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Topic: HELP!! How do I get my clay to dry faster?!?!  (Read 29007 times)
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« on: April 17, 2010 09:10:28 PM »

I'm in a bit of a pickle. Skip the story if you don't feel like reading.

I'm taking a ceramics class and I need to have 32 chess pieces completely done by this Wednesday. That includes glazing. I started really late on my project, due to mis-communication on the part of my teacher. I started making pieces last Wednesday. Only 3 have been fired for the first time and I am in the process of glazing them. I think four or five are in the kiln and four are at school ready to fire because there wasn't enough room. I'm stuck with 20-odd pieces of clay, all at varying degrees of dryness. I figured they would dry out at home (I still had to carve some details into them) but they aren't drying fast enough. By my calculations, I need to get all of them in the kiln on Monday so I can glaze them and get them in by the end of the day Tuesday.

Is there a way to make them dry faster? My mom suggested sticking them in the oven at a low temperature for a while, but that makes me nervous.

And is it safe to glaze them BEFORE they've been fired?

I really really really need help. Sad
« Reply #1 on: April 18, 2010 02:53:04 PM »

I put a fan over the pieces. They seem to be drying much faster.

I'd still love some advice about glazing greenware. My worst fear would be if they blew up.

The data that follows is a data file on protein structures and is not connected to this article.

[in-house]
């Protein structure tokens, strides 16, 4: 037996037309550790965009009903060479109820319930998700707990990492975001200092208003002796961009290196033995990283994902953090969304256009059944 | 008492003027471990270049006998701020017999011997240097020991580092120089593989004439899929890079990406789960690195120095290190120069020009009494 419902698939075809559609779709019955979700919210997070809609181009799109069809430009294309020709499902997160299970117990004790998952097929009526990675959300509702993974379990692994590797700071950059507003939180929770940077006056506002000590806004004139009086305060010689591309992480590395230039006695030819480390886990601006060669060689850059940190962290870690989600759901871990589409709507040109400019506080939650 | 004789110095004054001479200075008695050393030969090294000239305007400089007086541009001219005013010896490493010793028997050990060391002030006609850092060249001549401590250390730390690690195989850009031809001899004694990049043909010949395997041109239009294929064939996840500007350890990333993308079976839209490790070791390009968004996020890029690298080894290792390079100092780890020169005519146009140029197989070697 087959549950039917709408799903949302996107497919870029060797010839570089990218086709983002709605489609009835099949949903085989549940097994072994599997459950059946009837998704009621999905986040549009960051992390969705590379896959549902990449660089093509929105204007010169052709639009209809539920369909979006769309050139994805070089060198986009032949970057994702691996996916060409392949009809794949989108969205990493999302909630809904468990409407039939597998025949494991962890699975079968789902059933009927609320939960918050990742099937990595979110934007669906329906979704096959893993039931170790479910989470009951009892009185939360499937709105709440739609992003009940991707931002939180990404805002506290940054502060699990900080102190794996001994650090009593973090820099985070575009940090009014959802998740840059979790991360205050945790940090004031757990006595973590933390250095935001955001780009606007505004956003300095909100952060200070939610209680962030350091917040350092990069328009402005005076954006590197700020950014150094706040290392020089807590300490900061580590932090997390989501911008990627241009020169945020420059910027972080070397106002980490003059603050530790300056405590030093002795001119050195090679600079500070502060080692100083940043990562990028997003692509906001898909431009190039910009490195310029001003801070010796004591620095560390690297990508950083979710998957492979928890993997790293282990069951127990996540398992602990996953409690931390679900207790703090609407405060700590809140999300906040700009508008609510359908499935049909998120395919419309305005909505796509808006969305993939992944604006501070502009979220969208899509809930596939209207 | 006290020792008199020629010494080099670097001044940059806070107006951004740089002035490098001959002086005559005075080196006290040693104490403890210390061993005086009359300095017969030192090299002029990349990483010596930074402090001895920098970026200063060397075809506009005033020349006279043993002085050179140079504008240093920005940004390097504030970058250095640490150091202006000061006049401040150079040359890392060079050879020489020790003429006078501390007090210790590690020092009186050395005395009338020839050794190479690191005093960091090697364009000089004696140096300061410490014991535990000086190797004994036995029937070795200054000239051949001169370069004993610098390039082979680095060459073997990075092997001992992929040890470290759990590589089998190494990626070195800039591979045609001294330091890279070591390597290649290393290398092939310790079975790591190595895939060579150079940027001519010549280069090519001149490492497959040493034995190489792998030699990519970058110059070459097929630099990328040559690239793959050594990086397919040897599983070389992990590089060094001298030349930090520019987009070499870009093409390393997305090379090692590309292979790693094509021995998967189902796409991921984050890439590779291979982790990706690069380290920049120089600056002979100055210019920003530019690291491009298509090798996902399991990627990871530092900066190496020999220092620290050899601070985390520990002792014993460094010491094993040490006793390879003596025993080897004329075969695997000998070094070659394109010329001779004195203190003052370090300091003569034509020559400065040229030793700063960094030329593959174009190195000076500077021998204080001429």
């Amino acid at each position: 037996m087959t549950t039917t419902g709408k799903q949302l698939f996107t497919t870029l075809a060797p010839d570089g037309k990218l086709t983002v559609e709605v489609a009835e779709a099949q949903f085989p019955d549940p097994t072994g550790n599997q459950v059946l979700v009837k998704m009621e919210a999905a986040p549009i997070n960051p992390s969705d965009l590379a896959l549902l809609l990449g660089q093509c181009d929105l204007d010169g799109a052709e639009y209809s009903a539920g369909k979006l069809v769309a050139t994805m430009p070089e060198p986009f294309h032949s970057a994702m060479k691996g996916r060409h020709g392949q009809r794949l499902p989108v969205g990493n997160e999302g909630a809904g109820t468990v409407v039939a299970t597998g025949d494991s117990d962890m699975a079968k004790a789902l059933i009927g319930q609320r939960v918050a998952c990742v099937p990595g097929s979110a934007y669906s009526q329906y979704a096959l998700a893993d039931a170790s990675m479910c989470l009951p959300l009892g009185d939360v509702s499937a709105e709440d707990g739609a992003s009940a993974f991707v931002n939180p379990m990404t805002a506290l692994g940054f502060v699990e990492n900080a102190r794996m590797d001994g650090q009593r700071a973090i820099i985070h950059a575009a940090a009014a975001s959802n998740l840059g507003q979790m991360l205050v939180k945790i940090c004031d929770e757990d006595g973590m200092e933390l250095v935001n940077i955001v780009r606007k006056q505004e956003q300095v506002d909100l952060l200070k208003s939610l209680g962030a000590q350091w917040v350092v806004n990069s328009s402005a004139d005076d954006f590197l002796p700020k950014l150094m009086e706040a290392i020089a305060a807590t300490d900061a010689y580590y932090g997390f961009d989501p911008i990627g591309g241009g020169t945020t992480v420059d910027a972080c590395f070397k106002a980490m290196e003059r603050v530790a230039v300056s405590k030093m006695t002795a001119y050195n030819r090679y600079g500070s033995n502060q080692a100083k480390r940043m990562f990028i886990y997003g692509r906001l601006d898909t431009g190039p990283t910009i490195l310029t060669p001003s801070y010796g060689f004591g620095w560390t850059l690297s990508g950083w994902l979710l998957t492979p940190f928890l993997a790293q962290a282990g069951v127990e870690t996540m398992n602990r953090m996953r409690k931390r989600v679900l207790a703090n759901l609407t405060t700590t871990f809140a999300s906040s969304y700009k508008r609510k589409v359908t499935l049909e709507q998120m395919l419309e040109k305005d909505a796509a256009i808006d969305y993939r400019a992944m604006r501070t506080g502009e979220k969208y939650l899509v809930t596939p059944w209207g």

crafty gurll
« Reply #2 on: May 08, 2010 07:30:12 AM »

It's probably too late, but you can under glaze them before the bisque fire, we have done that before at the studio with good results.
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« Reply #3 on: May 14, 2010 08:04:09 AM »

I know it's late but I set mine on top of the firing kiln to dry. They will dry overnight that way but flat pieces can warp so be careful...
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« Reply #4 on: September 22, 2010 02:27:53 PM »

for small pieces like that, I agree with using a fan, or even a hair dryer on a VERY LOW setting. If you trust having your pieces set out on a community/school kiln go for it.

For bigger pieces it's better to let the clay dry on it's own pace, especially dinnerware. Force drying with a fan or hair dryer, or letting something dry unevenly by not loosely wrapping it in plastic can crack your piece.

"Creativity is not being afraid to make mistakes. Art is knowing which ones to keep." -Scott Adams
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« Reply #5 on: September 22, 2010 02:33:03 PM »

I make allot of clay jewerly and since most of it is small I have had allot of luck sticking them in a food dehydrator.

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« Reply #6 on: November 15, 2010 05:56:00 PM »

The hair dryer is always a good standby, but the oven would work too, and might be  better option for your pieces if they're on the think side.  The hair dryer will only dry the surface, but the oven will work the same way as a kiln and evaporate the water completely.

I don't need no instructions to know how to rock!- Carl, ATHF
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